D&H Canada recently held its tenth annual technology showcase event in the Toronto area, and the style of that event shows the evolution of the distributor in the Canadian market.
While the D&H team has long focused on these events as “selling shows,” and that remains somewhat the case, there was decidedly more of a focus on building solutions, and more importantly, building business for solution providers at this year’s show. That change is very much intentional.
“It’s evolved from a business that had very few people, that was looking to engage in a space that was neglected [in servicing SMB VARs]. It began about selling, about defining who D&H is,” said Roy Rivers, director of sales for advanced solutions at the Brampton, Ont.-based distributor. “Now, it’s pretty clear. They know us. They know our product lineup. Now it’s much more about an opportunity to network with vendors and with the people who support our VARs day in and day out. It’s a relationship-building event, it’s a chance to share ideas to help VARs expand their business. It’s become about true partnerships.”
The changes in the event underscore the changes at the distributor itself. While it remains the same in some key regards — it still focuses very closely on the SMB-serving VAR, even as it adds more and more advanced solution to its line card, and every VAR still has an assigned rep at D&H — the evolution continues for the distributor.
“We’ve got more services, more networking, and we’re looking at build security as a practice area, but we don’t want to forget who we serve,” Rivers said. “That’s our primary focus, offering more and more to them.”
Growth remains fairly constant for the distributor, even more than a decade into its business in Canada, with Rivers reporting year-to-date growth of about 20 per cent year-over-year. That growth, he said, allows the company to continue to invest in its people, following the Richard Branson business model of taking care of your people so they will take care of your customers, and investing more in education and training for solution providers.
One new form of training the distributor has introduced is what it calls PartnerPresence, a video unit that’s been rolled out to three markets across the country. The offering is a mobile videoconferencing solution that can be taken to solution providers’ offices to enable a deeper level of technical training. While the company is growing in Canada, much of its technical training team is still located at its worldwide headquarters in Harrisburg, Pen. PartnerPresence creates a way to get those people located at headquarters “in front of” more Canadian solution providers.
D&H is also expanding its focus geographically. For much of its first decade in Canada, it’s been focused on the Toronto-area business, and in recent years, it has expanded with a Western Canada warehouse — that business, Rivers said, has dramatically outperformed the distributor’s expectations for its western Canada business. It will run a Vancouver version of the roadshow in November, and continues to see growth in the west largely powered by improved availability in that part of Canada.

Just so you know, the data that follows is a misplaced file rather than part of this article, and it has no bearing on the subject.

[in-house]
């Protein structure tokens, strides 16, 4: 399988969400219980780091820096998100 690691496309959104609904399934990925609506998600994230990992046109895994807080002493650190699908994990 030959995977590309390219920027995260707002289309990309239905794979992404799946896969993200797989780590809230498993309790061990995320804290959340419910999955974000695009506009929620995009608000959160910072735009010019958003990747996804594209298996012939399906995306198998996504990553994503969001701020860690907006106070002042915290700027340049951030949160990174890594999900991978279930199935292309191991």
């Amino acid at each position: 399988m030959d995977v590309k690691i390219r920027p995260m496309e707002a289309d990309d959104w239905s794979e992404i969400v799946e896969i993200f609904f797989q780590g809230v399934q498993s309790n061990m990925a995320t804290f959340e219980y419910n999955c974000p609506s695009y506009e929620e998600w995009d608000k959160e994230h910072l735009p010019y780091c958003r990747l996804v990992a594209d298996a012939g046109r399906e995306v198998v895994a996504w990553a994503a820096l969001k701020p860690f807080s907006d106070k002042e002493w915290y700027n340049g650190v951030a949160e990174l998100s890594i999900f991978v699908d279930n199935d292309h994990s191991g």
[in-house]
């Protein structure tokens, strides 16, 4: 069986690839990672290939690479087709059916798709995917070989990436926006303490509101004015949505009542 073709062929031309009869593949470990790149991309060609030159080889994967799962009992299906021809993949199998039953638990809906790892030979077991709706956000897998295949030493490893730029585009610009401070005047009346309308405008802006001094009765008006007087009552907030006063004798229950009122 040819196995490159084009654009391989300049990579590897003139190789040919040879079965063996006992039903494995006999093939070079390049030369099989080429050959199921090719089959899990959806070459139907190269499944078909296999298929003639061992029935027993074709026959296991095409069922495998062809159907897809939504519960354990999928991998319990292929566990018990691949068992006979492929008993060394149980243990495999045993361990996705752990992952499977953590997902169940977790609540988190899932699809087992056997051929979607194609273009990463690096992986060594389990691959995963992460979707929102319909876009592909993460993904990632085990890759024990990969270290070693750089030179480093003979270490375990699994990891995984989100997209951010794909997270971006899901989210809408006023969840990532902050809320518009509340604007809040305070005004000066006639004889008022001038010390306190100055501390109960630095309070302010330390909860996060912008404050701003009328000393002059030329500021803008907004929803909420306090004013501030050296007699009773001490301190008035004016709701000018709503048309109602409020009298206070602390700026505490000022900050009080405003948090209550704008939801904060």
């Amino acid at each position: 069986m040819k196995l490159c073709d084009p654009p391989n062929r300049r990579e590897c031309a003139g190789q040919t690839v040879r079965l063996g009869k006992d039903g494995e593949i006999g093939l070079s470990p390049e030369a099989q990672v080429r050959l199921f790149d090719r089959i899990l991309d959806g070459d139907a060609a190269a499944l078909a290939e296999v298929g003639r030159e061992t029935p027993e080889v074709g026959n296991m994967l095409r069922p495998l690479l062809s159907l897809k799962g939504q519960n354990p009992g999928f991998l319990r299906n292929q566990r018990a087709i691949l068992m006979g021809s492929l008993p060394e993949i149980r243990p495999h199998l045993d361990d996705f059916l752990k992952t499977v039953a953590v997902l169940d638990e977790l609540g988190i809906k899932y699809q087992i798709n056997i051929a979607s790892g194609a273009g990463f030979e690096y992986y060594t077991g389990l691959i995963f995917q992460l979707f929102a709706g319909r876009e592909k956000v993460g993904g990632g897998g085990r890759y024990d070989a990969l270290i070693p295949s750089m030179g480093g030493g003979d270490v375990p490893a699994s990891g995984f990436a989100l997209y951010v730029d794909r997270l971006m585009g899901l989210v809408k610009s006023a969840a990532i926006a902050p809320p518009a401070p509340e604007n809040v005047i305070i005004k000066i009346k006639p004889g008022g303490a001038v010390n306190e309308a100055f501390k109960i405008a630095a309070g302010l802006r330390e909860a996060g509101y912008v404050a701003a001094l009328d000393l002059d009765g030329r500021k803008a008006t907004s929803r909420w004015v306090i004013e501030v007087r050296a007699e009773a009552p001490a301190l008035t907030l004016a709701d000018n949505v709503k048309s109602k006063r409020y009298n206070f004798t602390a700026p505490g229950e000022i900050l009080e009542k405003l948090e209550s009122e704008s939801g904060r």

Now it appears its next growth opportunity is adding more focus to Quebec. The distributor recently brought aboard distribution veteran Orville Broomes as its first Quebec-based representative, part of building out its business there. The distributor typically also does a springtime show in the Montreal area, and will use that as a way to continue to grow the business in that province. As it has found elsewhere, Rivers said D&H is finding a competitive advantage by being the distributor that shows up and pays attention to VARs who “aren’t getting the same attention elsewhere.”
That model could scale to other parts of the country, River added.
“Our next opportunity might well be in the Prairies, and Alberta’s really coming back to life,” he said. “Showing up is part of our makeup, and that may be a great opportunity for us a year from now.”
That opportunity will be backed by another longtime D&H focus, increasing the amount of credit available to its SMB-focused VAR customers. While Rivers acknowledges it’s primarily “sticking to your knitting,” the distributor has added another $160 million in credit in recent months, about a 20 per cent increase in funds available to solution providers.
The timing is good for growth, as Rivers reports solid optimism amongst the solution providers he’s talking to. He said that while there has been some consolidation in recent years, the wave of M&A that many have been expecting for some time has largely not materialized, much less impacted the small VARs it typically served, and he offers a very positive spin on the evolution of customer demand and thus VAR’s business in Canada versus that south of the border.
“There’s been an adjustment to service from the cloud, but not an over-adjustment,” Rivers said. “The VARs and their owners have evolved to meet customers needs without over-reacting.”